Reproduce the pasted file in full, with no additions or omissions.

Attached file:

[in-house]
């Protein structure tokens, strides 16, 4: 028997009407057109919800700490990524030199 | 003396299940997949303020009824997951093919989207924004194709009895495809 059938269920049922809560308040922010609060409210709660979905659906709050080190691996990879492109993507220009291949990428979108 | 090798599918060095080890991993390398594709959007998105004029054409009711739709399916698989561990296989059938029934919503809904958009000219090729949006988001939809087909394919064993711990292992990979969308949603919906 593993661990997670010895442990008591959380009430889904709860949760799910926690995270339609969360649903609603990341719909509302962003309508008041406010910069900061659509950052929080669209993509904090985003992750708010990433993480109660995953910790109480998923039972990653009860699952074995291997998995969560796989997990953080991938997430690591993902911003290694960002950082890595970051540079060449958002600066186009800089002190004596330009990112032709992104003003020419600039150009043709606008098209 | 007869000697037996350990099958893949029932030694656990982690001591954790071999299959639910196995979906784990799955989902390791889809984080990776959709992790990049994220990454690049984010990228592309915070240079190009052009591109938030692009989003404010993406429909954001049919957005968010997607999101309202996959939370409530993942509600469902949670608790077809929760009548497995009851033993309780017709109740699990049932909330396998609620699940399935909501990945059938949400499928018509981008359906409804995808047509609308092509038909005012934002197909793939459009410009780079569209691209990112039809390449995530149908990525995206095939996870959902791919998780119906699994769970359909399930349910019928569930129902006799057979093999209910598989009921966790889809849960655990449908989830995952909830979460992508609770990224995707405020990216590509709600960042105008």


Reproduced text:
[in-house]
């Protein structure tokens, strides 16, 4: 028997009407057109919800700490990524030199 | 003396299940997949303020009824997951093919989207924004194709009895495809 059938269920049922809560308040922010609060409210709660979905659906709050080190691996990879492109993507220009291949990428979108 | 090798599918060095080890991993390398594709959007998105004029054409009711739709399916698989561990296989059938029934919503809904958009000219090729949006988001939809087909394919064993711990292992990979969308949603919906 593993661990997670010895442990008591959380009430889904709860949760799910926690995270339609969360649903609603990341719909509302962003309508008041406010910069900061659509950052929080669209993509904090985003992750708010990433993480109660995953910790109480998923039972990653009860699952074995291997998995969560796989997990953080991938997430690591993902911003290694960002950082890595970051540079060449958002600066186009800089002190004596330009990112032709992104003003020419600039150009043709606008098209 | 007869000697037996350990099958893949029932030694656990982690001591954790071999299959639910196995979906784990799955989902390791889809984080990776959709992790990049994220990454690049984010990228592309915070240079190009052009591109938030692009989003404010993406429909954001049919957005968010997607999101309202996959939370409530993942509600469902949670608790077809929760009548497995009851033993309780017709109740699990049932909330396998609620699940399935909501990945059938949400499928018509981008359906409804995808047509609308092509038909005012934002197909793939459009410009780079569209691209990112039809390449995530149908990525995206095939996870959902791919998780119906699994769970359909399930349910019928569930129902006799057979093999209910598989009921966790889809849960655990449908989830995952909830979460992508609770990224995707405020990216590509709600960042105008």